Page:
The extremes of self-care

Kellie Nock

Your room smells like a day spa and your bank account is empty from overspending on essential oils and face masks. You have three overdue assignments, and it’s Sunday night; you have a paper due tomorrow, which you have not started yet.

There is no shortage of stress when you’re a college student. Everyone copes with this stress differently, from drinking to relaxing to whatever works for you. Maybe you binge watch baking shows on Netflix like I do.

Self-care has been around forever. The idea of it existed well before Twitter got a hold of it. As time has gone on, however, the definition of self-care has changed.

Now, there are a few problems with this new definition. For the most part, it’s good that there’s been an emphasis on self-care. Millennials are known as the most anxious generation in history, according to the American Psychological Association. So it makes sense, then, that we have tried to find new ways of coping with stress.

Most methods of self-care work in a small way. Aromatherapy can ease stress, and yes, retail therapy is a thing. However, I certainly wouldn’t recommend blowing your entire paycheck in one fell swoop simply to feel a little more relieved. Taking care of your body can help you feel better and more organized, too.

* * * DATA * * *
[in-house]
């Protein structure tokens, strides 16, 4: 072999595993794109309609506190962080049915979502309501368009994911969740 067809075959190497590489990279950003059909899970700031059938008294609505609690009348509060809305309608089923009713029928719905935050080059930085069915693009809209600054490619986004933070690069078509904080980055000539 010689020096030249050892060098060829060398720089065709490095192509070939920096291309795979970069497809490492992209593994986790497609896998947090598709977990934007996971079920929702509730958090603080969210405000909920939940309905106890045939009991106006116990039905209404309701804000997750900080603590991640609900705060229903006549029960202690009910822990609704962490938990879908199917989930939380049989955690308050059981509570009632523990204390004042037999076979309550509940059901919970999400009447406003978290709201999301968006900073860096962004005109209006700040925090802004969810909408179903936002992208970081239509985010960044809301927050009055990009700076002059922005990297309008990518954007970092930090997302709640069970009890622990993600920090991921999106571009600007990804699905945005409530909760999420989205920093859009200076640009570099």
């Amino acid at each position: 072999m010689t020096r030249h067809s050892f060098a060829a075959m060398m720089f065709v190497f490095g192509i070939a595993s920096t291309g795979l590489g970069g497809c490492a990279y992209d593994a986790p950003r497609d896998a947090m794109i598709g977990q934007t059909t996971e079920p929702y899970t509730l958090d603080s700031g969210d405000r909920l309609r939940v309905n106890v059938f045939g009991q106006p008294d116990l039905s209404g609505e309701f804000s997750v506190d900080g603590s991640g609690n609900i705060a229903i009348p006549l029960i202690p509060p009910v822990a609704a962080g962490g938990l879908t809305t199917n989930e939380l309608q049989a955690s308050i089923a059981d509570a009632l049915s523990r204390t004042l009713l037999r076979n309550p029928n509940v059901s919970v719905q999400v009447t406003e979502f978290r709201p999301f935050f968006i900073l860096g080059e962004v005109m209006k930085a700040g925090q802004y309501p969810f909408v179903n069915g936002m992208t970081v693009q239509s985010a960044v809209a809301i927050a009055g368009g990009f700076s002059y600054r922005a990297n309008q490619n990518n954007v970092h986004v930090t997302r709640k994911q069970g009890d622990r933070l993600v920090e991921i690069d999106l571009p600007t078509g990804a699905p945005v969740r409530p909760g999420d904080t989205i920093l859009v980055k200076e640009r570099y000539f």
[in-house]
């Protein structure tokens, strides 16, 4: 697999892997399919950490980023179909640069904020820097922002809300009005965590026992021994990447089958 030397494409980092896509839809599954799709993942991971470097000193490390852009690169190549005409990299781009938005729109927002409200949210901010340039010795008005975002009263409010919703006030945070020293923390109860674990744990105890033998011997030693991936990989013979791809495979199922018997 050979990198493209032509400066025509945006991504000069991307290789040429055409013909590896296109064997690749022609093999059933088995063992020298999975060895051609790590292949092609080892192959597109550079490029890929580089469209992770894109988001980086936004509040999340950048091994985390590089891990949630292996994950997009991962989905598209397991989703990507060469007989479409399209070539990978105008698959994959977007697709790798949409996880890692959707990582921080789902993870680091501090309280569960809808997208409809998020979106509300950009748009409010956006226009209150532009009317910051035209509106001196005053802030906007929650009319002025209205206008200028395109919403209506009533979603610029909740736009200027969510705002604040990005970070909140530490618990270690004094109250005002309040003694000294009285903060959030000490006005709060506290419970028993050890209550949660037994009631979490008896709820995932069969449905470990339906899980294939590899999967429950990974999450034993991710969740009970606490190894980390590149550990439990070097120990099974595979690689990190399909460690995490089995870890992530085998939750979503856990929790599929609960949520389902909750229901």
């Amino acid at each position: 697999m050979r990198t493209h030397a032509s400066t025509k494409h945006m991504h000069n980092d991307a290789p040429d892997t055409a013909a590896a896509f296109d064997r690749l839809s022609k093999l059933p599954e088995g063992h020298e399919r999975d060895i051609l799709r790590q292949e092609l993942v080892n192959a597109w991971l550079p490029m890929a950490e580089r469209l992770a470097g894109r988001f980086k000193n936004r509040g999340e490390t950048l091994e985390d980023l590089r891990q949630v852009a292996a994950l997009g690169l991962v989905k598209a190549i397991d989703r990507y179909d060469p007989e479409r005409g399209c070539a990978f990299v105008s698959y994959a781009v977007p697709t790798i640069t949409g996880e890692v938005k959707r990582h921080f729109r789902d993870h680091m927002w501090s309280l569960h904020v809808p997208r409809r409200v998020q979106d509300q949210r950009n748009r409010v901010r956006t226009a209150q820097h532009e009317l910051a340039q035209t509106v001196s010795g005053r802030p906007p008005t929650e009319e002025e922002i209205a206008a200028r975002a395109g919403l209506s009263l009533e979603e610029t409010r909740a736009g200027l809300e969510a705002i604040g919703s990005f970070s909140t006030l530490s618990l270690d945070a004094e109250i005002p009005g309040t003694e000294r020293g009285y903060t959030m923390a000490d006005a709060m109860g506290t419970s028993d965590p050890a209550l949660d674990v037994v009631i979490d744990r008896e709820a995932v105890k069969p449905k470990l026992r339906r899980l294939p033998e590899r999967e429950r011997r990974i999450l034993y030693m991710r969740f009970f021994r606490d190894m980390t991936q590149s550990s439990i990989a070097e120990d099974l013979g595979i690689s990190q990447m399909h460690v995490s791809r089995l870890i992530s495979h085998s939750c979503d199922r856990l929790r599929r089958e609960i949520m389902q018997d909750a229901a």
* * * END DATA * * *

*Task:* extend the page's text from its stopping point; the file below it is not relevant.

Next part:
This isn’t an argument against these methods. I utilize them, too.

Truthfully, the best self-care is personal responsibility. While little things help, at the end of the day, the best thing you can do for yourself is to be on top of things. Time management and organization may seem daunting at first, but when you take tasks step by step, you’ll find that they get easier later on.

So often, it seems that self-care is all about shirking responsibility and sitting inside, doing nothing all day. While a day like this can truly help, that only happens when you’ve got everything else situated already. Otherwise, your stress will eat you up and cause more problems in the long run. This is the problem with “Twitter self-care,” as I call it.

“Twitter self-care” tells you to ignore that exam until the last minute, buy all those snacks and turn your face away from everything that may cause you stress. While ignoring stress is one way of dealing with it, that only prolongs the problem later on. “Twitter self-care” tells you that diffusing essential oils and taking bubble baths is all you need to relieve anxiety and stress.

My advice? Put down your phone, set some time to relax and not think, and work on your stuff. The sooner you get hard work out of the way, the less you’ll be stressed later on, and the more time you’ll have to take care of yourself.

Kellie Nock is a columnist. Contact her at [email protected]